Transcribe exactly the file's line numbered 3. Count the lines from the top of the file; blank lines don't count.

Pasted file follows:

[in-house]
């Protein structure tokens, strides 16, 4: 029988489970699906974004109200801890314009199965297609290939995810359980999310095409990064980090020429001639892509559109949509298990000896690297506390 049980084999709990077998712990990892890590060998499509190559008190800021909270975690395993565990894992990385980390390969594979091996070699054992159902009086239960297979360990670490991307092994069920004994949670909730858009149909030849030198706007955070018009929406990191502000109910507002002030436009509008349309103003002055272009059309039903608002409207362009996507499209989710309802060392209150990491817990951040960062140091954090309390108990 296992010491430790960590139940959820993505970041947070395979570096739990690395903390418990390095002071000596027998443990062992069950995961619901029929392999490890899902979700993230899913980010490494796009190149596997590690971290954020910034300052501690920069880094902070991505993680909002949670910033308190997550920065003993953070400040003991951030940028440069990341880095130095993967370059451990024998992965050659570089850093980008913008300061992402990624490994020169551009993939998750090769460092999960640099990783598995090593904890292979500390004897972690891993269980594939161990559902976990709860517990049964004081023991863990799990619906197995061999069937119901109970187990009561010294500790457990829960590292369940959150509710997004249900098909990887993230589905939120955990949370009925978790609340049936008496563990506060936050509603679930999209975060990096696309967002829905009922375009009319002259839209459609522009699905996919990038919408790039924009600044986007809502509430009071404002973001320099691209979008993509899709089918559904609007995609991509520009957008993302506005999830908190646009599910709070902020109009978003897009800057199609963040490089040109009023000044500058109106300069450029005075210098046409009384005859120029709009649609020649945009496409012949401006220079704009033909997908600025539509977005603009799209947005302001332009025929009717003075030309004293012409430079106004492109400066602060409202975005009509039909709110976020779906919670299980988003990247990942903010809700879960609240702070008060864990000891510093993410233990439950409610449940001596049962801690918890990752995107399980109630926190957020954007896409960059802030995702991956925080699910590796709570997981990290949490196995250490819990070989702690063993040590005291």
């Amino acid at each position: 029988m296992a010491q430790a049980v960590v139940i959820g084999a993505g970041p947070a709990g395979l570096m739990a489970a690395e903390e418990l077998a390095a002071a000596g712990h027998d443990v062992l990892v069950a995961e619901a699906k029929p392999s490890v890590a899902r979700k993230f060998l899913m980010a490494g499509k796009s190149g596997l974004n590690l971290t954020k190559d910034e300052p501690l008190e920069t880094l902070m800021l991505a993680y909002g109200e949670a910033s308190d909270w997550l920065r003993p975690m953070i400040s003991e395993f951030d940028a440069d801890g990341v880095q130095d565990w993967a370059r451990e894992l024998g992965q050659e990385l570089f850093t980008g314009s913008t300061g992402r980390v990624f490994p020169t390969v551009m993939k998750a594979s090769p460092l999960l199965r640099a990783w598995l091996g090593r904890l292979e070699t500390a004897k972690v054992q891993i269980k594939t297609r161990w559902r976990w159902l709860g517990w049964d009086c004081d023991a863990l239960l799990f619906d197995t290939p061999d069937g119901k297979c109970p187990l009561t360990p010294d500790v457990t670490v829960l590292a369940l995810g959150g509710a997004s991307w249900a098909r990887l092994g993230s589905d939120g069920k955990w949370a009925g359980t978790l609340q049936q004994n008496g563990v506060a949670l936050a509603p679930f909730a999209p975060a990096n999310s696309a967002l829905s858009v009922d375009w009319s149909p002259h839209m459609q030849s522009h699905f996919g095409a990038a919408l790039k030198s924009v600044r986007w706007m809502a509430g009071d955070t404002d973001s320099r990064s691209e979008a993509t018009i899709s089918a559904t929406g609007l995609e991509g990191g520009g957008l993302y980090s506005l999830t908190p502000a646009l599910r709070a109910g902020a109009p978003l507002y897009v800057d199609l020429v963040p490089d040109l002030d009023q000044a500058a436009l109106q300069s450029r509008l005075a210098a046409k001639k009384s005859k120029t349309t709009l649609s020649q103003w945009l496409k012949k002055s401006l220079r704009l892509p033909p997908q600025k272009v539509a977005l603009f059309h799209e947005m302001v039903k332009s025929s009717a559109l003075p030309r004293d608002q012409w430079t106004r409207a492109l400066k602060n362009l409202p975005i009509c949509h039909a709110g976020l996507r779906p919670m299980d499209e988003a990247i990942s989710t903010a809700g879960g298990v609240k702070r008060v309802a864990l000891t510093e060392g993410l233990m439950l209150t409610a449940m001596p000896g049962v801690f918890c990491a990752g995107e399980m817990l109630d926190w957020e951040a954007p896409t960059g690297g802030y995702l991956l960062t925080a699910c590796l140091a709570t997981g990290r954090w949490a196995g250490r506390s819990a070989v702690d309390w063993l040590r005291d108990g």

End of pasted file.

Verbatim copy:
């Amino acid at each position: 029988m296992a010491q430790a049980v960590v139940i959820g084999a993505g970041p947070a709990g395979l570096m739990a489970a690395e903390e418990l077998a390095a002071a000596g712990h027998d443990v062992l990892v069950a995961e619901a699906k029929p392999s490890v890590a899902r979700k993230f060998l899913m980010a490494g499509k796009s190149g596997l974004n590690l971290t954020k190559d910034e300052p501690l008190e920069t880094l902070m800021l991505a993680y909002g109200e949670a910033s308190d909270w997550l920065r003993p975690m953070i400040s003991e395993f951030d940028a440069d801890g990341v880095q130095d565990w993967a370059r451990e894992l024998g992965q050659e990385l570089f850093t980008g314009s913008t300061g992402r980390v990624f490994p020169t390969v551009m993939k998750a594979s090769p460092l999960l199965r640099a990783w598995l091996g090593r904890l292979e070699t500390a004897k972690v054992q891993i269980k594939t297609r161990w559902r976990w159902l709860g517990w049964d009086c004081d023991a863990l239960l799990f619906d197995t290939p061999d069937g119901k297979c109970p187990l009561t360990p010294d500790v457990t670490v829960l590292a369940l995810g959150g509710a997004s991307w249900a098909r990887l092994g993230s589905d939120g069920k955990w949370a009925g359980t978790l609340q049936q004994n008496g563990v506060a949670l936050a509603p679930f909730a999209p975060a990096n999310s696309a967002l829905s858009v009922d375009w009319s149909p002259h839209m459609q030849s522009h699905f996919g095409a990038a919408l790039k030198s924009v600044r986007w706007m809502a509430g009071d955070t404002d973001s320099r990064s691209e979008a993509t018009i899709s089918a559904t929406g609007l995609e991509g990191g520009g957008l993302y980090s506005l999830t908190p502000a646009l599910r709070a109910g902020a109009p978003l507002y897009v800057d199609l020429v963040p490089d040109l002030d009023q000044a500058a436009l109106q300069s450029r509008l005075a210098a046409k001639k009384s005859k120029t349309t709009l649609s020649q103003w945009l496409k012949k002055s401006l220079r704009l892509p033909p997908q600025k272009v539509a977005l603009f059309h799209e947005m302001v039903k332009s025929s009717a559109l003075p030309r004293d608002q012409w430079t106004r409207a492109l400066k602060n362009l409202p975005i009509c949509h039909a709110g976020l996507r779906p919670m299980d499209e988003a990247i990942s989710t903010a809700g879960g298990v609240k702070r008060v309802a864990l000891t510093e060392g993410l233990m439950l209150t409610a449940m001596p000896g049962v801690f918890c990491a990752g995107e399980m817990l109630d926190w957020e951040a954007p896409t960059g690297g802030y995702l991956l960062t925080a699910c590796l140091a709570t997981g990290r954090w949490a196995g250490r506390s819990a070989v702690d309390w063993l040590r005291d108990g």